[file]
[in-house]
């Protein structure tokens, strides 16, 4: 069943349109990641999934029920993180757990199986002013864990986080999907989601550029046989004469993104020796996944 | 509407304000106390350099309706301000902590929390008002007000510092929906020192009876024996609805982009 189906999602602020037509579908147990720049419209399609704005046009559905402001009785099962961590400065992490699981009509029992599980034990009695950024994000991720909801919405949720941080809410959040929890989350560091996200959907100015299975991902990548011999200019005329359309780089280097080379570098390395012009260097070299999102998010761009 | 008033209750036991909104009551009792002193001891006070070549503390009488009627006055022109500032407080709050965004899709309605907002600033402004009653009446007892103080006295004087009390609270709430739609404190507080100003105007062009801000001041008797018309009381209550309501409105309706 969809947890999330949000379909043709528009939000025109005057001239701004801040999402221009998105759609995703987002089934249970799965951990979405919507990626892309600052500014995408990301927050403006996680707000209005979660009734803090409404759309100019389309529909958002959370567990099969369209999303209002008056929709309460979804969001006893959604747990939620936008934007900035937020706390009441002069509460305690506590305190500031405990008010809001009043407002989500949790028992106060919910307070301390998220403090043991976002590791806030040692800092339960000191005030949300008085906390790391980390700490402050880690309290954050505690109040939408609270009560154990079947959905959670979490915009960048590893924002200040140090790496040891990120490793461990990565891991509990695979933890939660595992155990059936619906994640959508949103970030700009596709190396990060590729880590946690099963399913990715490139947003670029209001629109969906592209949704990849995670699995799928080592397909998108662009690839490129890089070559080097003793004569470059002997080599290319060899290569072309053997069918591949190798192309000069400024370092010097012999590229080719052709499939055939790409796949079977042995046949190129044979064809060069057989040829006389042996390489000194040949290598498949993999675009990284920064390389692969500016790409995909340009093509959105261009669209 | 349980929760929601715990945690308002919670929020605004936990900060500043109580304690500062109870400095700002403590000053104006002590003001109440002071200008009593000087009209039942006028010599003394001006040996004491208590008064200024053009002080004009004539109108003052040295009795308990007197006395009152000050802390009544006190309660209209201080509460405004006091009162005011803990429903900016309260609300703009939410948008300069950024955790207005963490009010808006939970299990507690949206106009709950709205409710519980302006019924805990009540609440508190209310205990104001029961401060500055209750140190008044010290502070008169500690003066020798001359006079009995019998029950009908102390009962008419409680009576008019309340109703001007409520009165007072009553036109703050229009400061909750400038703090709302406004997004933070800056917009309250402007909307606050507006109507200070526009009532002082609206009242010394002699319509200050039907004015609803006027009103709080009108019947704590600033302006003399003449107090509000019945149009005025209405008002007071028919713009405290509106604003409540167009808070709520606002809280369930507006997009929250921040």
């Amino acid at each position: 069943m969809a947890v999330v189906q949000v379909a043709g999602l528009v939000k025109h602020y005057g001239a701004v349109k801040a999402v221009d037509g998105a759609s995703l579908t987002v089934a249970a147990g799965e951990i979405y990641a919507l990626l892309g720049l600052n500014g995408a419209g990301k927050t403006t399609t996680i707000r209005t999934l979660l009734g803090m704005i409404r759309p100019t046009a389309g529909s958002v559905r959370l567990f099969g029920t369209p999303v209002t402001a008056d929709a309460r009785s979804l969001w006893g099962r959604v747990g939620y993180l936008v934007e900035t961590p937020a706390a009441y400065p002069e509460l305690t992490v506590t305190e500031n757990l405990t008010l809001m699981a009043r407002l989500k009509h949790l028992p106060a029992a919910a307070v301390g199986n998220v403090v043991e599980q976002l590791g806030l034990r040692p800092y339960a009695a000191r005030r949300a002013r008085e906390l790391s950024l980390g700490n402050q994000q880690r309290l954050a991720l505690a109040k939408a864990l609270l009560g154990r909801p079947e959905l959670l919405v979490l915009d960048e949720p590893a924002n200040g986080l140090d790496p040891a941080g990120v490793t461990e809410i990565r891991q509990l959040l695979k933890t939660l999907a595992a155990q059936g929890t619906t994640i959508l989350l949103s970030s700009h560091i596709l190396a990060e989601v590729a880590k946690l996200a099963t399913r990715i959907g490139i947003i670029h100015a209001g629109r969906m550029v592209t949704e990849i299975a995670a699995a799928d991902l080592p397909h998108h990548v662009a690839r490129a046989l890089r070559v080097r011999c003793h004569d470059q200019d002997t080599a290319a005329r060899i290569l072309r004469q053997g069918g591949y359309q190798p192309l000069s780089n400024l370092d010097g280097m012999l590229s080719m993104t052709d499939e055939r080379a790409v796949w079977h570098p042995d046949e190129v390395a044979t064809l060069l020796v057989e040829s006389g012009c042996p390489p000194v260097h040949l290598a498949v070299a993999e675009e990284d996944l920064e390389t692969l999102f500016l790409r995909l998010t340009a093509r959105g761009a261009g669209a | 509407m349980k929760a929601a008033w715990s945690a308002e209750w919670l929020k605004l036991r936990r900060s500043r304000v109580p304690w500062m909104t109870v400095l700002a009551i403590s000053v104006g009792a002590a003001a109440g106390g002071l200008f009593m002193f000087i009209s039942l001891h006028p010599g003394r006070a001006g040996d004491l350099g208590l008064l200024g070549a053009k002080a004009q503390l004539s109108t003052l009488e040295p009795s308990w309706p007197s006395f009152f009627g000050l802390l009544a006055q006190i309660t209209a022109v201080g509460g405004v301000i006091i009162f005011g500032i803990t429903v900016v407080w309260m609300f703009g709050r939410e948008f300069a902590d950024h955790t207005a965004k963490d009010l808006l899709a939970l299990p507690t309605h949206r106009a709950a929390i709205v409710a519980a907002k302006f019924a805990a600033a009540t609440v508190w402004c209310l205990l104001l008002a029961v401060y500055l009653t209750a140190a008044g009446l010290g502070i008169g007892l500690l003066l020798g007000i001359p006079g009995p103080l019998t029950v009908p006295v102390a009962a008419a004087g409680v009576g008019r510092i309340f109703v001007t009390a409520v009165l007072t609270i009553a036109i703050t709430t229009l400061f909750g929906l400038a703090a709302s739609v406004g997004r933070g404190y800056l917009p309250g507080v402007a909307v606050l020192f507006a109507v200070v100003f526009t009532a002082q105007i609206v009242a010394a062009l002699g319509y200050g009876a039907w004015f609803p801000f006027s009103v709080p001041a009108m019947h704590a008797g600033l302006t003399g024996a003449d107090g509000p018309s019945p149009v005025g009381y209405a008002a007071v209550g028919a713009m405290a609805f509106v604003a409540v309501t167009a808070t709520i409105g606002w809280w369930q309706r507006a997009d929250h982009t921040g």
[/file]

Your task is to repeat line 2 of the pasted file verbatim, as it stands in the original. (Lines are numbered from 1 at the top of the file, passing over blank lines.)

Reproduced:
């Protein structure tokens, strides 16, 4: 069943349109990641999934029920993180757990199986002013864990986080999907989601550029046989004469993104020796996944 | 509407304000106390350099309706301000902590929390008002007000510092929906020192009876024996609805982009 189906999602602020037509579908147990720049419209399609704005046009559905402001009785099962961590400065992490699981009509029992599980034990009695950024994000991720909801919405949720941080809410959040929890989350560091996200959907100015299975991902990548011999200019005329359309780089280097080379570098390395012009260097070299999102998010761009 | 008033209750036991909104009551009792002193001891006070070549503390009488009627006055022109500032407080709050965004899709309605907002600033402004009653009446007892103080006295004087009390609270709430739609404190507080100003105007062009801000001041008797018309009381209550309501409105309706 969809947890999330949000379909043709528009939000025109005057001239701004801040999402221009998105759609995703987002089934249970799965951990979405919507990626892309600052500014995408990301927050403006996680707000209005979660009734803090409404759309100019389309529909958002959370567990099969369209999303209002008056929709309460979804969001006893959604747990939620936008934007900035937020706390009441002069509460305690506590305190500031405990008010809001009043407002989500949790028992106060919910307070301390998220403090043991976002590791806030040692800092339960000191005030949300008085906390790391980390700490402050880690309290954050505690109040939408609270009560154990079947959905959670979490915009960048590893924002200040140090790496040891990120490793461990990565891991509990695979933890939660595992155990059936619906994640959508949103970030700009596709190396990060590729880590946690099963399913990715490139947003670029209001629109969906592209949704990849995670699995799928080592397909998108662009690839490129890089070559080097003793004569470059002997080599290319060899290569072309053997069918591949190798192309000069400024370092010097012999590229080719052709499939055939790409796949079977042995046949190129044979064809060069057989040829006389042996390489000194040949290598498949993999675009990284920064390389692969500016790409995909340009093509959105261009669209 | 349980929760929601715990945690308002919670929020605004936990900060500043109580304690500062109870400095700002403590000053104006002590003001109440002071200008009593000087009209039942006028010599003394001006040996004491208590008064200024053009002080004009004539109108003052040295009795308990007197006395009152000050802390009544006190309660209209201080509460405004006091009162005011803990429903900016309260609300703009939410948008300069950024955790207005963490009010808006939970299990507690949206106009709950709205409710519980302006019924805990009540609440508190209310205990104001029961401060500055209750140190008044010290502070008169500690003066020798001359006079009995019998029950009908102390009962008419409680009576008019309340109703001007409520009165007072009553036109703050229009400061909750400038703090709302406004997004933070800056917009309250402007909307606050507006109507200070526009009532002082609206009242010394002699319509200050039907004015609803006027009103709080009108019947704590600033302006003399003449107090509000019945149009005025209405008002007071028919713009405290509106604003409540167009808070709520606002809280369930507006997009929250921040």